The Healthy College Student: It’s All About Balance (page 2)
When your teen was living at home, you could help him stay organized, and monitor his eating and sleeping patterns. Now that he’s off to college that gets a little tricky. He’ll need some gentle prodding, helpful advice, and a sympathetic ear to get him on his way to being a healthy college student. Having healthy habits in college will help your teen boost his immune system and avoid getting sick. Living in a dorm, and sitting in lecture halls with dozens (or even hundreds) of other students, puts college kids at risk for catching all kinds of viruses.
So, before you bid your teen farewell at the dorm -- and as you stay in touch during the school year -- share with him these words of wisdom:
Living a balanced life will keep you healthy, strong, and less stressed. Encourage your teen to balance academics with extracurricular activities. He’ll want to spend enough time to focus on his studies, but college life is also about making friends, going to concerts and other campus events, too.
When you’re organized, you’re less likely to be stressed. Ever have that feeling of panic when you misplace an important piece of paper on your messy desk? The key to avoiding these panic moments is to be organized. Try these tips:
- Don’t let important things get buried under piles of dirty laundry!
- Keep your dorm room clean and organized, and know where your textbooks, laptop, and notebooks are.
- Know when your assignments are due.
- Put important dates on a calendar, whether it’s your cell phone, pocket paper calendar, PDA, or academic organizer.
Exercise Helps You Feel and Perform Better
Besides giving you a welcome break from studying, exercise triggers chemical reactions in your body that help you feel relaxed and refreshed and makes you better equipped to handle the everyday challenges of college.
Exercise also makes you more focused and more alert. There will be days when you’re tired or tempted to go have coffee with your friends and skip your daily jog, but you’ll regret it later. When you’re in a time crunch and you have to give up something, tell yourself that skipping exercise isn’t an option. Make a pact with an exercise buddy and decide to do something active together -- like jogging, walking, biking, or throwing a Frisbee -- several times a week. And take advantage of the campus fitness center, swimming pool, tennis and basketball courts, and playing fields. You’ll feel better for it!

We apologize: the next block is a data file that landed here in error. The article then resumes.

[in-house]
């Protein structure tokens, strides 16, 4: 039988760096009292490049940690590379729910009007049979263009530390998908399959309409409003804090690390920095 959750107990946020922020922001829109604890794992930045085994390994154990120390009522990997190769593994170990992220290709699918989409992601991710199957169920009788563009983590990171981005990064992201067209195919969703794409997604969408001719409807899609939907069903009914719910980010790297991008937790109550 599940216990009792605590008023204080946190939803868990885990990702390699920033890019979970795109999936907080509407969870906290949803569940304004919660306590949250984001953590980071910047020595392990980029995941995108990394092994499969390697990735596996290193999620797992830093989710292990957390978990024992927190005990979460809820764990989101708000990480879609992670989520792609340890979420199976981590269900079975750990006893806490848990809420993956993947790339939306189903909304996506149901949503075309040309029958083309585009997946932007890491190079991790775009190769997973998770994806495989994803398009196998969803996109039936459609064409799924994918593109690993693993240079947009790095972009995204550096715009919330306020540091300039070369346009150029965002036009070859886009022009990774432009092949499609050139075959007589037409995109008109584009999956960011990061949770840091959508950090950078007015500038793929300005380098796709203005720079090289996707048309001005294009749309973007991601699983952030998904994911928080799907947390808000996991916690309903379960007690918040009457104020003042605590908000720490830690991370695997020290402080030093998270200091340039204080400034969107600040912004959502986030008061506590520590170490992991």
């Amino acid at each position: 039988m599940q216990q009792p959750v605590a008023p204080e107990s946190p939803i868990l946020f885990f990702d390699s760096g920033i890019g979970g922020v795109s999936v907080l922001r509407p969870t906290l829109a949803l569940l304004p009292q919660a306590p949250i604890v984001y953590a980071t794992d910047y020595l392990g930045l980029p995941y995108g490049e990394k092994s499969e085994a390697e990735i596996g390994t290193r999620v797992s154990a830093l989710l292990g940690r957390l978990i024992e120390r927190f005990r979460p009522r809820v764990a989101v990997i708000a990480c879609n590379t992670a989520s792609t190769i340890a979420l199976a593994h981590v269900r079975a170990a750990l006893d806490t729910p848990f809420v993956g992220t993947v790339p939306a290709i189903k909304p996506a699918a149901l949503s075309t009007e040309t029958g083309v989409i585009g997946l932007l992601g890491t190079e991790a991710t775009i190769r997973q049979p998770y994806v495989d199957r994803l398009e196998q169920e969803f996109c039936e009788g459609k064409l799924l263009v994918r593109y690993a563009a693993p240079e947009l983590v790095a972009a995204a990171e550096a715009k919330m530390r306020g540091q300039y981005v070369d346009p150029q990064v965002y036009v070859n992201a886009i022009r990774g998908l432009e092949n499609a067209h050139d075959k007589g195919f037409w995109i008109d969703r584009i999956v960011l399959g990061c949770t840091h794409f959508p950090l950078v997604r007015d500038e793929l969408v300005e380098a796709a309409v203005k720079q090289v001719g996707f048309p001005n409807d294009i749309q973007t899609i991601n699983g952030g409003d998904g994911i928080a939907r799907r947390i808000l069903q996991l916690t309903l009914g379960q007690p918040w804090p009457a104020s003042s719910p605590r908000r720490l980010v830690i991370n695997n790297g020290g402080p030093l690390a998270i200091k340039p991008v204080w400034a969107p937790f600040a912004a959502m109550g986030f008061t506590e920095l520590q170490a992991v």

Eat a healthy diet and avoid fast food. Everyone’s heard of the “freshman 15,” the common tendency to gain weight that first year away from home. It’s easy to do when there’s food all around you, and a lot of it isn’t healthy. When you’re hungry and in a hurry, it’s easy to hit the vending machines, local quick mart or fast-food joint, but that habit too often leads to weight gain. Try to establish healthy eating habits right from the start of freshman year. Eat salads, fruits and vegetables, lean protein, and whole grain foods. Skip second helpings on desserts, and drink lots of water. Avoid keeping too many snacks in your dorm room, too.
Get your zzzzzs. Try to get eight hours of sleep every night. If that’s not possible, take a nap in the afternoon (or when you have time and the dorm is quiet). Avoid pulling “all-nighters” and don’t wait until the weekend to catch up on sleep. It’s better for your body to have a regular sleep schedule than an erratic one.
When Stress Leads to Anxiety Disorders
Being organized, getting enough exercise and sleep, and eating a healthy diet will all help to lessen stress. Keeping stress at bay is important because too much stress can trigger an anxiety disorder, particularly in students who are predisposed to this condition. An anxiety order is defined as “persistent, excessive and unreasonable anxiety, worry and fear.” If left untreated, anxiety disorders can lead to depression, substance abuse, and in extreme cases, suicide.
In fact, according to a new study from the Anxiety Disorders Association of America (ADAA), colleges and universities across the country are seeing a major increase in students requiring mental health services for anxiety disorders. And the college years are often when symptoms of mental health problems such as anxiety disorders become apparent.
Campus health resources are there for a reason. As a parent, you can usually detect signs of illness, burnout, and anxiety in your teen – even from a distance. Be a source of comfort and help for your child. Get informed about the health resources on campus and in the surrounding community. Encourage your teen to seek medical care sooner rather than later. Many colleges provide mental health services, including group and individual counseling, through the student health center.
You may want to find out if they also make referrals to local mental health professionals off campus.
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